played no unimportant part in opening up and developing the west for settlement and the culture and civilization that have since become so firmly established in that great commonwealth bounded by two of the greatest bodies of fresh water in the world. It was such men as Mr. Beard who blazed the way for Wisconsin to become a state in which some of the best and greatest reforms of our great country have had their inception and later been adopted by other states and the nation itself. He was a staunch adherent to the tenets of the Republican party and a loyal member of the Presbyterian church, to which both he and his wife belonged. Passing away in 1890, Mr. Beard had lived long enough to realize that the work, privations and hardships of the pioneers had not been in vain and handed on to posterity, through his cihldren (sic) a heritage of inestimable value. Mrs. Beard was born in Indiana where she was educated and passed her girlhood; she proved a woman of courage and resource, as she accompanied her husband to the pioneer home in the wilderness of Wisconsin and there became the helpmate every man needs who is combating nature and the primitive and for all the years of his life was the one to encourage in dark hours and enjoy in the happy ones. She survived her husband, living beyond the psalmist's span of three score years and ten, as she was not called to her last long rest until 1903, a woman whose good deeds were as the number of her days.
   Edwin Beard was reared on his father's farm and attended the public schools where he laid the excellent foundation for his higher studies that proved of inestimable value when he entered college. While attending high school he had already determined upon a professional career. Having grown up in a frontier community he was mentally advanced far beyond his years due to the many decisions and occasions when he was required to think for himself and act quickly without the opportunity of consulting an older or more experienced person. After graduating from the local high school Dr. Beard entered the College of Physicians and Surgeons of Keokuk, Iowa, where he received his degree of M. D. in 1898, and the following summer located for the practice of his profession at Cobb, Wisconsin, where he remained three years, built up a good practice, of which he disposed to advantage when he sought a wider field and removed to the city of Milwaukee. For three years the doctor devoted his time, talents and energies to special branches of his profession in the city but came to realize that a young man had greater opportunties (sic) for varied practice in a newer settled country than Milwaukee county and decided to locate farther west. In 1904 he came to Nebraska, looked many towns over before settling in Stanton, where he opened an office and was soon enjoying a most gratifying practice both in the town and the surrounding country. Being a student of affairs as well as medicine and human nature, Dr. Beard sized up the conditions in this state very accurately. He realized that the independent man is the one who does not have to rely solely upon his fellow men for a living, that a land owner is freer than the city dweller, so after six years he determined to join the ranks of the landed class and being far sighted and a good business man availed himself of the practically free land yet to be obtained in the Panhandle and in 1910 came to Scottsbluff county to take up a claim in the Henry neighborhood. He lived on the land, made the required improvements, broke the soil, planted crops for the necessary supplies for the family and his animals and at the same time engaged in the practice of his profession throughout the valley, supplyng (sic) a great need for medical and surgical attention that the residents of the section had been forced to do without or else go a long distance to obtain. During the period on the farm Dr. Beard established himself highly in the esteem of his patients, his friends and business associates and within a short period was one of the most popular physicians in the Morrill district, enjoying a lucrative practice which many a city man would envy. When the town of Morrill was started he became its pioneer physician and as the town has grown so has his business until today he is one of the most prominent men of the medical profession in Scottsbluff county and the Panhandle, being called long distances for consultation on difficult and complicated cases. In his profession and as a man he is ever one to remember and aid "those who are forgotten," and he bears optimistic cheer and encouragement as well as professional administration to those in suffering or distress so it may well be understood that he is loved in this community in which he has lived and labored for a decade.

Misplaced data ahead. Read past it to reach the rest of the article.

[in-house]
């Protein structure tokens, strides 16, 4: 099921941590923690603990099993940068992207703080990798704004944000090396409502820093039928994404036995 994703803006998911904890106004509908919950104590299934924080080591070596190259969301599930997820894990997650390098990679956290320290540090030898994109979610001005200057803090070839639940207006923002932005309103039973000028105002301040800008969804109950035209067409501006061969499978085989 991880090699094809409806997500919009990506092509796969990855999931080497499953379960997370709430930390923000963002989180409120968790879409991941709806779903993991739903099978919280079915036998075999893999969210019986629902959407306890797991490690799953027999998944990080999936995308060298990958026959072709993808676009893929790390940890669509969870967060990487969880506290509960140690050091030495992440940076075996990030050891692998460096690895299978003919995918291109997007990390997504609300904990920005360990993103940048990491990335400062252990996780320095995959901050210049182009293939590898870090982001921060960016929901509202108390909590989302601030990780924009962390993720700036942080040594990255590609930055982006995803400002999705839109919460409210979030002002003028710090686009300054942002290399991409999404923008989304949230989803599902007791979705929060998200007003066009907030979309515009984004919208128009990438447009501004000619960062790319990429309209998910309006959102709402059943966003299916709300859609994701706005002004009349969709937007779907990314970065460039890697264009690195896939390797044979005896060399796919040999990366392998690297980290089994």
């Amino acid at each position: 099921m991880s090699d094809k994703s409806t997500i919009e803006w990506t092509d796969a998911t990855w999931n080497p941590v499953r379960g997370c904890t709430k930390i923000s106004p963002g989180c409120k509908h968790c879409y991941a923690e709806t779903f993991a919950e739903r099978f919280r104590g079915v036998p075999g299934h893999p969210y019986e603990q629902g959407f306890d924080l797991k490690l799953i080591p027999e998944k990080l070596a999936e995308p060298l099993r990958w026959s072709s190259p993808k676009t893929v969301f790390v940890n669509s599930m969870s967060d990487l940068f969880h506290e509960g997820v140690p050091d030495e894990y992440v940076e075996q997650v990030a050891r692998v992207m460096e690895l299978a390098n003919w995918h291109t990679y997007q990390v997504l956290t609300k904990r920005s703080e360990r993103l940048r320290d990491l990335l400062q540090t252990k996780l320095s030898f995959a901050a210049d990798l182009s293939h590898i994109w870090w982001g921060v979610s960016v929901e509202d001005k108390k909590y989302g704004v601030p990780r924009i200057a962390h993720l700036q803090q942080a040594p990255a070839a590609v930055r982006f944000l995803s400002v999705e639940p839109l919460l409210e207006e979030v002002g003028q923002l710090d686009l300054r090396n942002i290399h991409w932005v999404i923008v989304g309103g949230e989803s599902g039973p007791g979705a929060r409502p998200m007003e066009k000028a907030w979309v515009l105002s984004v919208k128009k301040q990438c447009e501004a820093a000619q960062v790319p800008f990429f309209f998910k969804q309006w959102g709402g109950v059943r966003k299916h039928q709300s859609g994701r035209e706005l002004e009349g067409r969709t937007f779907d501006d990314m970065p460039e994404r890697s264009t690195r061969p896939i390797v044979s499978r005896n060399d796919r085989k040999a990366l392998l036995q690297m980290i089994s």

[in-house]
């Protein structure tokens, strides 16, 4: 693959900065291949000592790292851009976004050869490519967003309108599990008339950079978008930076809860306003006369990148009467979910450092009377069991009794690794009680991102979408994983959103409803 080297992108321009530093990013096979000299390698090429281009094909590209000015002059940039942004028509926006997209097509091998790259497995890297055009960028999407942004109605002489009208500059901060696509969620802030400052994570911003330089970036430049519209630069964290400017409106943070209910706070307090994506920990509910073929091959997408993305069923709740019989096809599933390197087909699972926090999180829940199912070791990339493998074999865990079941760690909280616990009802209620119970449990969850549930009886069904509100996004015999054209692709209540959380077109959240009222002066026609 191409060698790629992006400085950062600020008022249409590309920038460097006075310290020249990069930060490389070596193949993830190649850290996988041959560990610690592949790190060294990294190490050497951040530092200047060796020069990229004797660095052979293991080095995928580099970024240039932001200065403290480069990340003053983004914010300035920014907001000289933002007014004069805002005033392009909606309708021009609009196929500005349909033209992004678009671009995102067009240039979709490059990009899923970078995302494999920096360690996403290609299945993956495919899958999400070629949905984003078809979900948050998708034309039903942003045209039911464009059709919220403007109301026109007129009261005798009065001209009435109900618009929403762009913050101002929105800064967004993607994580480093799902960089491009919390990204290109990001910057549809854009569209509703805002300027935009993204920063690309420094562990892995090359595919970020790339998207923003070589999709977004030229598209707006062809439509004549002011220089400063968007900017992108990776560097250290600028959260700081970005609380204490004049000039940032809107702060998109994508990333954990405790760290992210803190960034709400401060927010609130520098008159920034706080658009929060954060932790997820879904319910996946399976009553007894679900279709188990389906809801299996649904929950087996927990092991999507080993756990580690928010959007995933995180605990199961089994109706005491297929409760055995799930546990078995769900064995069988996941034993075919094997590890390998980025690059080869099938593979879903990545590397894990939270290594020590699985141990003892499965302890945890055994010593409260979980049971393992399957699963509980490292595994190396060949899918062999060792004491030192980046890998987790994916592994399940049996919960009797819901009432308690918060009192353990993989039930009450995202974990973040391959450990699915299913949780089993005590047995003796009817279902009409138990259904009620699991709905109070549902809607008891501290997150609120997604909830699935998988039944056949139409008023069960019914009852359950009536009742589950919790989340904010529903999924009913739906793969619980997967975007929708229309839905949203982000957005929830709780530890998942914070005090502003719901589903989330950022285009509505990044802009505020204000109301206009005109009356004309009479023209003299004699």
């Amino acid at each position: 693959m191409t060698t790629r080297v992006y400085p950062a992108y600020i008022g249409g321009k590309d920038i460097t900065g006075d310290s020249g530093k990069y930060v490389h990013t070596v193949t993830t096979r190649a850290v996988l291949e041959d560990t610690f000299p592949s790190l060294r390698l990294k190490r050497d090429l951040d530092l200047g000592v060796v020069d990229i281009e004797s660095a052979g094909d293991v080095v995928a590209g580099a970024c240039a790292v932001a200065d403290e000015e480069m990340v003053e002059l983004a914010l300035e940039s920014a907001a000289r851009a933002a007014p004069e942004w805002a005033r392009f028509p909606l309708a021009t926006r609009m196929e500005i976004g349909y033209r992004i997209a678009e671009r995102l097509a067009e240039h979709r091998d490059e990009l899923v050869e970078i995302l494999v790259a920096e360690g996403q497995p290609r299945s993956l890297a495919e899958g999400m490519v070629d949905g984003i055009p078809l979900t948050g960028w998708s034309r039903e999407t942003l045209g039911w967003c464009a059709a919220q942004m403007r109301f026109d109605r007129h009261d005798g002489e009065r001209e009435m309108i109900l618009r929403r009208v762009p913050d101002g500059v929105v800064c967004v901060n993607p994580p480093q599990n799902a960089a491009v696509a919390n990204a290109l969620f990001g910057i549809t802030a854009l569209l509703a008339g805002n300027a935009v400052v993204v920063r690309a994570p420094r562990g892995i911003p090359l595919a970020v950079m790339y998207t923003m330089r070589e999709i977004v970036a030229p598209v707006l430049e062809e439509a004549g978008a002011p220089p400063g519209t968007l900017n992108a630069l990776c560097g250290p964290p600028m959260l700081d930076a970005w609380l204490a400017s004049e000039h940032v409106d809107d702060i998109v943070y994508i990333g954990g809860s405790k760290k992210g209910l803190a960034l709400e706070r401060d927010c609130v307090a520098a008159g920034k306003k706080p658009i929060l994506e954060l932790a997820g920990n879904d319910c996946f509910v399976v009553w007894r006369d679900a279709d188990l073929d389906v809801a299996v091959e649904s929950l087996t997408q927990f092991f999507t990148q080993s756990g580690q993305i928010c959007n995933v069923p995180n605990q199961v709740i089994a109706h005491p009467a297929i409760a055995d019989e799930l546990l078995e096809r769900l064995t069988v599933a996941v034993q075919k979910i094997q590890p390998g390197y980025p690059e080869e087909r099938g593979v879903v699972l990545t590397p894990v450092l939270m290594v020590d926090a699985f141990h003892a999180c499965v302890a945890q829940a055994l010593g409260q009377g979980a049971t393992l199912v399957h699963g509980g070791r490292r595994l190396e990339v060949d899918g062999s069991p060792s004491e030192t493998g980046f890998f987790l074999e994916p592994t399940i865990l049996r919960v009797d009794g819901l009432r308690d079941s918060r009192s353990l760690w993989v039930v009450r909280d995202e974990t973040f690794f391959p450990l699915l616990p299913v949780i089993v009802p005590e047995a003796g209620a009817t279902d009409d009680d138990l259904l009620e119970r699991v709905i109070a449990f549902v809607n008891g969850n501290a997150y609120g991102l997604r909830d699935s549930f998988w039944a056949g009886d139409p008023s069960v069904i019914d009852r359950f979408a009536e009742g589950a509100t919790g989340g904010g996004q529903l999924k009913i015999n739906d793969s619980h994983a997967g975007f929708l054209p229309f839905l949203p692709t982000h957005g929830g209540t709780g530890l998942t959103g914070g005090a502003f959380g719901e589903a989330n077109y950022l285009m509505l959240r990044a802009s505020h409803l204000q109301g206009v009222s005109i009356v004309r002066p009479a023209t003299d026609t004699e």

September 8, 1902, Dr. Beard married Miss Alice A. Pooley, the daughter of Robert and Esther (Rapson) Pooley, both natives of England who came to the United States when small with their parents in about 1840. Robert Pooley was a farmer of considerable success and went overland to California in the early fifties. Miss Pooley was born at Scales Mound, reared and educated in Illinois and to them